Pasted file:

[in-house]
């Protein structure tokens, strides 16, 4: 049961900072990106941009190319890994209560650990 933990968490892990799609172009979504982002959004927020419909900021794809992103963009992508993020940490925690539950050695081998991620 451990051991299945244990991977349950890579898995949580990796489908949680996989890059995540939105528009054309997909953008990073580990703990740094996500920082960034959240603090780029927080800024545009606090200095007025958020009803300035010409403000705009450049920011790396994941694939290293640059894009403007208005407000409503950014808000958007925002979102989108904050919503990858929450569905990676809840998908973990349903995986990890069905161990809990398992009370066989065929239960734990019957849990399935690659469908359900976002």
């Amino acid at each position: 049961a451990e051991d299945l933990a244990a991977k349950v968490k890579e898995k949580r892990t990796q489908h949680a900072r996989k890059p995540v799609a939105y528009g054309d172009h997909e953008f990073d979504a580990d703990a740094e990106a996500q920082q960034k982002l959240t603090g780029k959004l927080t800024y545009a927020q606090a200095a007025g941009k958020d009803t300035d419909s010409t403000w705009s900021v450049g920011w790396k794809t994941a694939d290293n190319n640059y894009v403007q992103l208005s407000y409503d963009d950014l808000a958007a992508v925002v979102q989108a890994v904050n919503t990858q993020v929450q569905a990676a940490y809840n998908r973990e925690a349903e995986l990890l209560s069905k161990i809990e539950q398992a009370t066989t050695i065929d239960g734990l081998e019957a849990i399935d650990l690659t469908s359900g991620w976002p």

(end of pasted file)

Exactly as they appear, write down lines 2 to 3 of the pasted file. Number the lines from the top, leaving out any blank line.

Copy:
């Protein structure tokens, strides 16, 4: 049961900072990106941009190319890994209560650990 933990968490892990799609172009979504982002959004927020419909900021794809992103963009992508993020940490925690539950050695081998991620 451990051991299945244990991977349950890579898995949580990796489908949680996989890059995540939105528009054309997909953008990073580990703990740094996500920082960034959240603090780029927080800024545009606090200095007025958020009803300035010409403000705009450049920011790396994941694939290293640059894009403007208005407000409503950014808000958007925002979102989108904050919503990858929450569905990676809840998908973990349903995986990890069905161990809990398992009370066989065929239960734990019957849990399935690659469908359900976002």
């Amino acid at each position: 049961a451990e051991d299945l933990a244990a991977k349950v968490k890579e898995k949580r892990t990796q489908h949680a900072r996989k890059p995540v799609a939105y528009g054309d172009h997909e953008f990073d979504a580990d703990a740094e990106a996500q920082q960034k982002l959240t603090g780029k959004l927080t800024y545009a927020q606090a200095a007025g941009k958020d009803t300035d419909s010409t403000w705009s900021v450049g920011w790396k794809t994941a694939d290293n190319n640059y894009v403007q992103l208005s407000y409503d963009d950014l808000a958007a992508v925002v979102q989108a890994v904050n919503t990858q993020v929450q569905a990676a940490y809840n998908r973990e925690a349903e995986l990890l209560s069905k161990i809990e539950q398992a009370t066989t050695i065929d239960g734990l081998e019957a849990i399935d650990l690659t469908s359900g991620w976002p």